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Textbooks and Syllabi (#1206)

Topics/tags: Rants

Faculty encounter many challenges when they design classes. One such challenge is to choose the appropriate textbook to support student learning. Some of us eschew textbooks and provide our own handouts or encourage students to pick up whichever one of a few textbooks we suggest. Some find a reliable book and use it semester after semester. Others rotate textbooks regularly. And some faculty even teach in disciplines that are not naturally amenable to textbooks.

It may not surprise you to hear that students don’t particularly like buying textbooks. There are many reasons. The cost has always been one obstacle. At times, textbook pricing feels like a racket. I know a lot of work goes into creating a good textbook, but (a) not all textbooks are good and (b) pricing often appears excessive. I know that my offspring had courses that required a few hundred dollars worth of textbooks. I realize that many textbooks get resold, but I still don’t understand why a popular, use once and discard lab manual for a language class should cost more than $100.

These days, many students seem to find electronic versions of textbooks online. It makes sense; it’s much easier to carry something that adds no physical weight to your laptop or tablet than to lug a giant book. Unfortunately, the desire for easy to carry often combines with the desire to save money, and some students end up with questionably legal PDF copies.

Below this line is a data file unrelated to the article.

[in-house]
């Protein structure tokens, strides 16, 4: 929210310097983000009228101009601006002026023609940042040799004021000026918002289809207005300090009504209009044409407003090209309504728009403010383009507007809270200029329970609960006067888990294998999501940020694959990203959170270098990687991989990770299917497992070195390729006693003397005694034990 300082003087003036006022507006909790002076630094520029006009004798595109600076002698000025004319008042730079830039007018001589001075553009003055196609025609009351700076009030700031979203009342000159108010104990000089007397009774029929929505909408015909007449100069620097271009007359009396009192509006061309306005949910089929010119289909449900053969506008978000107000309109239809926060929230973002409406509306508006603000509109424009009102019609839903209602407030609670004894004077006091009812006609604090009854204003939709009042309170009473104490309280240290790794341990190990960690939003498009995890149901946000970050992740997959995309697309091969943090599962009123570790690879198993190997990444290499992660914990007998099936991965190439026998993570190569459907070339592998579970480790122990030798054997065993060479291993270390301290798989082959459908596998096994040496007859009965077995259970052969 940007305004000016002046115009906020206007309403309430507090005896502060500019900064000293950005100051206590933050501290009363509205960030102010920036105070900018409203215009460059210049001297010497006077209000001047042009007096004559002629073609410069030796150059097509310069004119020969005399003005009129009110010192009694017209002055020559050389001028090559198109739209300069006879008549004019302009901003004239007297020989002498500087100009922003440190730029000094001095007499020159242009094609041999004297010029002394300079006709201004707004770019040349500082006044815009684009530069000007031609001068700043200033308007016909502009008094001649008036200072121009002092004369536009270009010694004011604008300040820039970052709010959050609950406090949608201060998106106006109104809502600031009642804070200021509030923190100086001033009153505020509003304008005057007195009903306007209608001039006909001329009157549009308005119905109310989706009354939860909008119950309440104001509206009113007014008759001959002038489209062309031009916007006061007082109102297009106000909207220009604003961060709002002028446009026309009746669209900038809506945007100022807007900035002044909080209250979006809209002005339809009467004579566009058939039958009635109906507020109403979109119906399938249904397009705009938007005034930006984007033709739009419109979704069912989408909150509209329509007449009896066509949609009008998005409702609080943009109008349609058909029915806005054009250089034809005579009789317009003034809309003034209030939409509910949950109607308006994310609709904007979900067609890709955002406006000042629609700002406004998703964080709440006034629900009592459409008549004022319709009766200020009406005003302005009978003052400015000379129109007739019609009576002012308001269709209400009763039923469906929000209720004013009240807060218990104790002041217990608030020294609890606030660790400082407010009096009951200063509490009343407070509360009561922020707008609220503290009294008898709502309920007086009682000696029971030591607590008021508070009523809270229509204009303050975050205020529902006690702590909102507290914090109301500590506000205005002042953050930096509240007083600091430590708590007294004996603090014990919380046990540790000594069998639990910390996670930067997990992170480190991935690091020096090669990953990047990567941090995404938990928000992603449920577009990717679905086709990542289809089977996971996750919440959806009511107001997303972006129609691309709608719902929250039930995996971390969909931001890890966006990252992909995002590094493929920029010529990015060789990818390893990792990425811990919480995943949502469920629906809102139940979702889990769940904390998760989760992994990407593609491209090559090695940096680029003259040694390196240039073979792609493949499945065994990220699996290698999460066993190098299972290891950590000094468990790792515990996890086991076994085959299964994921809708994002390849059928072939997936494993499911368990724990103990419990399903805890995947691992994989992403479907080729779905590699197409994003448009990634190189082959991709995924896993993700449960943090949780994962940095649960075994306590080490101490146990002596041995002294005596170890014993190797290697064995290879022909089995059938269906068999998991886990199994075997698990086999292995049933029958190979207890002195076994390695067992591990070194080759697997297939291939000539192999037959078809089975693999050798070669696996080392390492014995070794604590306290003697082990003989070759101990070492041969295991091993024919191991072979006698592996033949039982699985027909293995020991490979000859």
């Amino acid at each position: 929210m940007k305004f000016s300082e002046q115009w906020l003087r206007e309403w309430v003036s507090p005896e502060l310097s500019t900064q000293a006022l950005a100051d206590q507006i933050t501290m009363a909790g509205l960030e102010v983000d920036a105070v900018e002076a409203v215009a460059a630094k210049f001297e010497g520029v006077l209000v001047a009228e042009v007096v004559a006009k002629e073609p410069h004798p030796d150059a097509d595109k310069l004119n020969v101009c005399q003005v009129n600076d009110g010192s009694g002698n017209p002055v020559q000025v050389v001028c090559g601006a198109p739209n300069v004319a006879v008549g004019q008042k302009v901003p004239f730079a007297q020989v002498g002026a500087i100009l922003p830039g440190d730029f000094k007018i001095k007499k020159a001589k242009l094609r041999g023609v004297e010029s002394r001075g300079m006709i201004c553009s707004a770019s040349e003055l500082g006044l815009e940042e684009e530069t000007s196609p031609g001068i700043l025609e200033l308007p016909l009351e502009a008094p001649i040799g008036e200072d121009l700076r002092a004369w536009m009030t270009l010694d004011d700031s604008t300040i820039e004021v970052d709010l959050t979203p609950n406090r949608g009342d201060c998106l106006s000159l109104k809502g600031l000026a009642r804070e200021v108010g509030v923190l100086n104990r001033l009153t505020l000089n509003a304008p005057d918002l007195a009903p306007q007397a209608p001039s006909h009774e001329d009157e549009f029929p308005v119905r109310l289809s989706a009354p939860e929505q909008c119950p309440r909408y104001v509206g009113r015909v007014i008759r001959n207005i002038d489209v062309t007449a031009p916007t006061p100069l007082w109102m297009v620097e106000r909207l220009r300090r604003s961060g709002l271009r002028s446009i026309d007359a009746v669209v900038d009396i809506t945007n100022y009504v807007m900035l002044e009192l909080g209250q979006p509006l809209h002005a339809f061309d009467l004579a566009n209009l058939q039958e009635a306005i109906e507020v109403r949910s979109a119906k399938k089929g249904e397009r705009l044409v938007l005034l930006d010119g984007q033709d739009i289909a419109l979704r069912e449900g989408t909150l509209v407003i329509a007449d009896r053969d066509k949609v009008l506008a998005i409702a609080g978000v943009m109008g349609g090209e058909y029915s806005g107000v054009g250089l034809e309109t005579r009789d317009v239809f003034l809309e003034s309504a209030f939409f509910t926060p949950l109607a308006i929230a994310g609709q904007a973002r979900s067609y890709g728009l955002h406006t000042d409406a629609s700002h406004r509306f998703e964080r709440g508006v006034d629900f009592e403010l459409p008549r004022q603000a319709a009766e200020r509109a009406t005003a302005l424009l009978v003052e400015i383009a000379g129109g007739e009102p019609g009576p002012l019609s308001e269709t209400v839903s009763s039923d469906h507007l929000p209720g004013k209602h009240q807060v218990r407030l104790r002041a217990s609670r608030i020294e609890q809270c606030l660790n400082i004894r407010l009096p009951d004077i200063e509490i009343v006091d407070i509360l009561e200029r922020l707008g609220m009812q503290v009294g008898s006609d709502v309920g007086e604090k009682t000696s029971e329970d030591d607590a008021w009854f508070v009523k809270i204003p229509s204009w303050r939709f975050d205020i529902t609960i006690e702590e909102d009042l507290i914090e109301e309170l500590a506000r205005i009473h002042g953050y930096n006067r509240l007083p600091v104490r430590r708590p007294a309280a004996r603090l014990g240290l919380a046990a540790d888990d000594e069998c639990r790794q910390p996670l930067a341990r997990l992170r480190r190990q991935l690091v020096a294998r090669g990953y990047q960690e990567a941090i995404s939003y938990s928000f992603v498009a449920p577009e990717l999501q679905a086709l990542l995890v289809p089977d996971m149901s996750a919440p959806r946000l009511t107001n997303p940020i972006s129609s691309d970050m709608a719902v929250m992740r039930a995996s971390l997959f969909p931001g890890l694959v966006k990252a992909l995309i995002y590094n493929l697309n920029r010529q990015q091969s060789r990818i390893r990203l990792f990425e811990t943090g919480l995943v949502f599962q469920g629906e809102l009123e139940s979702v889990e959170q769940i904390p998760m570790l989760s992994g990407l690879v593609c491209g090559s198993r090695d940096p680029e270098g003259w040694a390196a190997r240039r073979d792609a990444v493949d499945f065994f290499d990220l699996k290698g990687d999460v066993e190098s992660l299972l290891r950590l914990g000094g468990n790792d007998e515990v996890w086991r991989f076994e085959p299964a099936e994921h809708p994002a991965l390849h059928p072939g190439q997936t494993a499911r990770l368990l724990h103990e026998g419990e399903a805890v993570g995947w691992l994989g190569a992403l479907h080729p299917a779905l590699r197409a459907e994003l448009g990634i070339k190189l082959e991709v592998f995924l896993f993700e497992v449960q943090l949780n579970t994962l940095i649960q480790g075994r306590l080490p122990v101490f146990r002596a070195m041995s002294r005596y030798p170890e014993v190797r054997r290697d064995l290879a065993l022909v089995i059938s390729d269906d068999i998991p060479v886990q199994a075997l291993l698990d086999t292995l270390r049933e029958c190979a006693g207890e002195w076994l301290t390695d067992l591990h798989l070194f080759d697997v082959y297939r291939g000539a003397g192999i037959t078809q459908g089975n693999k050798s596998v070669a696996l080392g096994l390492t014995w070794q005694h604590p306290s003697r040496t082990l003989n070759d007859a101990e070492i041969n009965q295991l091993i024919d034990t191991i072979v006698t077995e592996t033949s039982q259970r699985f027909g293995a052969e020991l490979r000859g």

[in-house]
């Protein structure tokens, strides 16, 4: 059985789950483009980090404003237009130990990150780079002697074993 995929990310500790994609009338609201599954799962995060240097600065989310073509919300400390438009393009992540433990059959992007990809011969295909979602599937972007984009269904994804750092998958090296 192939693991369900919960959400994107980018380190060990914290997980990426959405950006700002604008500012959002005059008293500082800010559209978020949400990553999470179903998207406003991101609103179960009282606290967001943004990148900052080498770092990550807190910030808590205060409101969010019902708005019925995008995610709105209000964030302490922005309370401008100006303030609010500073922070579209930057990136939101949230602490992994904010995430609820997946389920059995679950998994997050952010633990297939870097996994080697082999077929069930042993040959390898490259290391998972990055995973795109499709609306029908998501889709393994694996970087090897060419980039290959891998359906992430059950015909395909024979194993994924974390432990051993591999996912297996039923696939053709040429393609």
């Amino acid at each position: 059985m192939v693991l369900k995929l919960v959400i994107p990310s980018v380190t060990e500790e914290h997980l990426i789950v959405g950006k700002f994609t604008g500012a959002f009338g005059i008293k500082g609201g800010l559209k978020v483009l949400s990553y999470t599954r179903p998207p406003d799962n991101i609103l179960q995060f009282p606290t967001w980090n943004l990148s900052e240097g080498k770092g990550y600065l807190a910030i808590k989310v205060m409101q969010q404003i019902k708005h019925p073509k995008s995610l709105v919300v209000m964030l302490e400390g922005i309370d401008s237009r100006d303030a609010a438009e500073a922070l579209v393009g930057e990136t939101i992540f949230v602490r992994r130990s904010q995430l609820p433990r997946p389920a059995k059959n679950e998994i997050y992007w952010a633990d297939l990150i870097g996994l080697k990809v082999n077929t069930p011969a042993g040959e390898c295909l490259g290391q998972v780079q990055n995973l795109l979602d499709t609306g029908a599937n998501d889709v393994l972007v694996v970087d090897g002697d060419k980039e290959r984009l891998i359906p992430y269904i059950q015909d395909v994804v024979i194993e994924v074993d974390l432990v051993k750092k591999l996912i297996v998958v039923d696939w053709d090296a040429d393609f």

When I see students using a questionably legal PDF, I tend to go into rant mode. The sermon I give often goes something like this.

I chose this textbook rather than giving you a set of my notes because I firmly believe you will learn better from the text. You will also benefit from having it on your shelf; it’s an amazing reference.

Creating a textbook requires an enormous amount of work. It requires intellectual labor, time, revision, re-revision. I had the office next door to Tom Cormen’s when he was making the index for CLRS [1,2]. Tom wanted to make the index as comprehensive and as useful as possible, which meant that he manually indexed all thousand or so pages rather than relying on automatic software or giving the task to someone with less expertise than him. As I recall, it required at least a month of full-time work.

Especially as someone whose profession will involve creating virtual objects (software), you should care that people who want or need to receive compensation for their effort get that compensation. I realize that the book may be moderately expensive, but stealing is not the appropriate response to excessive costs. You could share a book with a classmate. You could rely on one of the copies in the CS library [4]. Please make the legal choice; it’s also the ethical one.

Why do I use Tom Cormen as my example, rather than, say, Henry Walker [5], my mother [6], or myself [7]? I’m not sure. Perhaps because students know CLRS and can understand the work involved.

When I drop out of rant mode, I also admit that there are times that I consider it ethical, if not strictly legal, to use an electronic textbook that you found on the Interweb. For example, you might own the physical version, which you keep on your desk, and carry the electronic version for convenience [8]. I also consider it reasonable to use an electronic version to check an alternative perspective on one or two small issues; others may not. But if you plan to use a textbook for the semester, you should either pay for it or use a library copy.